Estimates of irradiance levels at the cornea from two commercially available “cool-white” LEDs, a sodium-scandium metal halide (MH) lamp, and a high-pressure sodium (HPS) lamp were considered for three different conditions: a reference condition similar to what has been employed in controlled laboratory conditions, and two practical scenarios that could occur with an outdoor lighting installation. From those irradiances, and assuming a one-hour exposure with natural pupils, it was possible to estimate the degree to which the circadian system of a 20-year old would be stimulated, defined operationally as percentage of nocturnal melatonin suppression.

Fig2

Reference condition and two lighting scenarios used to calculate effective circadian light stimulation for four light sources.

 

Results
Calculations of circadian stimulus for the four light sources under each of the three conditions were made following a previously published method (see full paper for details). Under the practical application scenarios examined here, three of the four sources examined would not meaningfully stimulate the human circadian system after one hour of exposure, while one source (a 6900 K LED) is predicted to have a modest stimulating effect after a one-hour exposure (corresponding to 12 – 15% nocturnal melatonin suppression). For the reference condition emulating a laboratory experiment, melatonin would be suppressed by 15% for the HPS source, 14% for the MH source, 21% for the 5200 K LED source, and 30% for the 6900 K LED source.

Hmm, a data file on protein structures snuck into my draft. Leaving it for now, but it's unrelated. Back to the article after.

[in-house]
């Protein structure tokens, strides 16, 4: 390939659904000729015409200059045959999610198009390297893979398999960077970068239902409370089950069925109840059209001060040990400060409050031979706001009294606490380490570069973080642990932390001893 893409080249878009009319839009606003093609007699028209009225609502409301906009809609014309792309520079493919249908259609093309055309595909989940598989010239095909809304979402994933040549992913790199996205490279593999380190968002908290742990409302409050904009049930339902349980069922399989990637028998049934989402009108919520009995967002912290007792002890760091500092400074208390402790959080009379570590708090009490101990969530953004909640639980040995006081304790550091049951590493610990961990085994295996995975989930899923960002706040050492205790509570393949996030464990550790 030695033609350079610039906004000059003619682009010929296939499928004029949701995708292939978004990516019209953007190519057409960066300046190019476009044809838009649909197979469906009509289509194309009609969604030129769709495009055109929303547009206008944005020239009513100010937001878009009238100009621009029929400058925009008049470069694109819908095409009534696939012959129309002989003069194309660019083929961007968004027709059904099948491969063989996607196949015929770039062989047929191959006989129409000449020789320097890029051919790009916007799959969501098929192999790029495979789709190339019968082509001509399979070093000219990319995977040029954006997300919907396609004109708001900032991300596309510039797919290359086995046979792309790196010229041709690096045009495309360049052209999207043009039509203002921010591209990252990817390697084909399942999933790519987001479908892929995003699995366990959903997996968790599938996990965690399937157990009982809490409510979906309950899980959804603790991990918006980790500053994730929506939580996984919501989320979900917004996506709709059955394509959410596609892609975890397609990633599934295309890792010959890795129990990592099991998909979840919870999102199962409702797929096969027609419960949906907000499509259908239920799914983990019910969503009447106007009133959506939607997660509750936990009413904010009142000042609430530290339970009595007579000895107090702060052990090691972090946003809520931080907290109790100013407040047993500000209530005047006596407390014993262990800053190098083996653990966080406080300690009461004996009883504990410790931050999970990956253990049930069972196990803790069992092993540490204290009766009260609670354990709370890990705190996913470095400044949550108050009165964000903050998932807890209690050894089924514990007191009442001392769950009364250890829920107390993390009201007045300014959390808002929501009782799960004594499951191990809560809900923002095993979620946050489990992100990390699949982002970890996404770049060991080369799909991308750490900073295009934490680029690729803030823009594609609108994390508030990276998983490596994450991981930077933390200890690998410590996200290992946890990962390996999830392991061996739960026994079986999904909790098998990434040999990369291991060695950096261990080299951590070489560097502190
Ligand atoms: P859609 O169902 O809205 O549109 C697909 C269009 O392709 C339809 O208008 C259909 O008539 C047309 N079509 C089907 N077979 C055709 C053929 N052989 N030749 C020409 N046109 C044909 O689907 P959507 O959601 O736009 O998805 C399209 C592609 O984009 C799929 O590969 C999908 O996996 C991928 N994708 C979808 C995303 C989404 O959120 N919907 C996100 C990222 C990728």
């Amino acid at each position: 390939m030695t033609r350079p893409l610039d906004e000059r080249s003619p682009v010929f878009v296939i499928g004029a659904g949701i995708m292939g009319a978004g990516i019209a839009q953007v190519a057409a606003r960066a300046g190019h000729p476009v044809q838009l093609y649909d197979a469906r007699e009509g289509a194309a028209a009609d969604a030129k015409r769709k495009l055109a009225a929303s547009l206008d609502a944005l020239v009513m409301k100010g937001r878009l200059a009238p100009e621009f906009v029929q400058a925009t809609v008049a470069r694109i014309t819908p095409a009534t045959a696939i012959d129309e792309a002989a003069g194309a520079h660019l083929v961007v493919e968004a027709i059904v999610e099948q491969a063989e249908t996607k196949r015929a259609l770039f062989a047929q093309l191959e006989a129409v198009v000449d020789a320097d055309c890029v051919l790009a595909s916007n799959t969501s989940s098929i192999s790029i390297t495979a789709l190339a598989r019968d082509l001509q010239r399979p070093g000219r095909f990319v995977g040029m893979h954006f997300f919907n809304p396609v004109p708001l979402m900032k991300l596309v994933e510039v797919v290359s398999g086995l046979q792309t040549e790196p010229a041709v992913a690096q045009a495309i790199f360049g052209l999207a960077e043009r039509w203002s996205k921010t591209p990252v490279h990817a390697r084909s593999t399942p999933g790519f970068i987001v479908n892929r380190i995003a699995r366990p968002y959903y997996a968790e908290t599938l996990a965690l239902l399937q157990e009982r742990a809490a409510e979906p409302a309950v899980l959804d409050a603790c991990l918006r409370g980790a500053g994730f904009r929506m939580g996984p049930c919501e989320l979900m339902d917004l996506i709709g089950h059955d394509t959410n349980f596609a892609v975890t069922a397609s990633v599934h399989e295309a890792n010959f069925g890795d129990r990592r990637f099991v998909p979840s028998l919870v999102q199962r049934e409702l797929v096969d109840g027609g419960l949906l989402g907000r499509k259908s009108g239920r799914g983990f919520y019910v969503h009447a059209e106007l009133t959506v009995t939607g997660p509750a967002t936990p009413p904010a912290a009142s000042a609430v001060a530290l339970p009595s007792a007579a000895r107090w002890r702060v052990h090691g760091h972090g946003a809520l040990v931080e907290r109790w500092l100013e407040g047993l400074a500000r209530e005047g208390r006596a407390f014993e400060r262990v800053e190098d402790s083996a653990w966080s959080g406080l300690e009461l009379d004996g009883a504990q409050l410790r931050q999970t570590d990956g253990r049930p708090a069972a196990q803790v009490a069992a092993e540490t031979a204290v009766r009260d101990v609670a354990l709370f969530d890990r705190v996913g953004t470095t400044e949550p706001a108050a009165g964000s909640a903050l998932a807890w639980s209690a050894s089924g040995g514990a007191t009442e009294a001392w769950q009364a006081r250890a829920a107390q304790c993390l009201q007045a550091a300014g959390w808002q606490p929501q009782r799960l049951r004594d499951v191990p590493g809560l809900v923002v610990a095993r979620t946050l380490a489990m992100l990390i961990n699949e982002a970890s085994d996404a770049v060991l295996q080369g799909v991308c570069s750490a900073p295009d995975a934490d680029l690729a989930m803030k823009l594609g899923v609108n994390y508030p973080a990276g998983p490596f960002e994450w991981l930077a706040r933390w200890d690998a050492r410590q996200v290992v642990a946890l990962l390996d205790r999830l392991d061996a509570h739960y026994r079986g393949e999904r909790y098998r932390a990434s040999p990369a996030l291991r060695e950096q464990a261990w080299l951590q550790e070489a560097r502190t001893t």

Fig3

Melatonin suppression (%) by the human circadian system in response to two “cool-white” LEDs, metal halide (MH), and high-pressure sodium (HPS) sources plotted for a wide range of corneal photopic illuminance levels.

 

Conclusions
Although the information presented represents a state-of-the-art analysis of light-induced nocturnal melatonin suppression, there are several limitations to this analysis due to the uncertain causal relationship between retinal light exposure at night and human health. We are coming closer to a quantitative understanding of how light affects the circadian system, but we still do not fully understand if or how light at night might affect human health through the circadian system.

A reasonable and conservative working threshold for suppressing nocturnal melatonin by light at night following a 30-minute exposure would be about 30 lx at the eye for a “white” light source. This working threshold is based upon the determination of a reliable degree of light-induced nocturnal melatonin suppression of 15% or greater. As shown in the figure above, any given threshold value (10% for this analysis) will show that different light sources, depending upon their spectral irradiance distributions, will require different photopic illuminance levels to be considered above or below that threshold value.

Download the full paper:
Technical Paper: The potential of outdoor lighting for stimulating the human circadian system
pdf logo

 

Related Publications and News

Light at Night – Special notice published by the LRC’s Light & Health program

Does Architectural Lighting Contribute to Breast Cancer? – Scientific paper published in the Journal of Carcinogenesis

ASSIST recommends…Outdoor Lighting – Recommendations for characterizing the photometric performance of light sources under nighttime applications

Project Summary Sheet (2010) pdf logo

Sponsor: ASSIST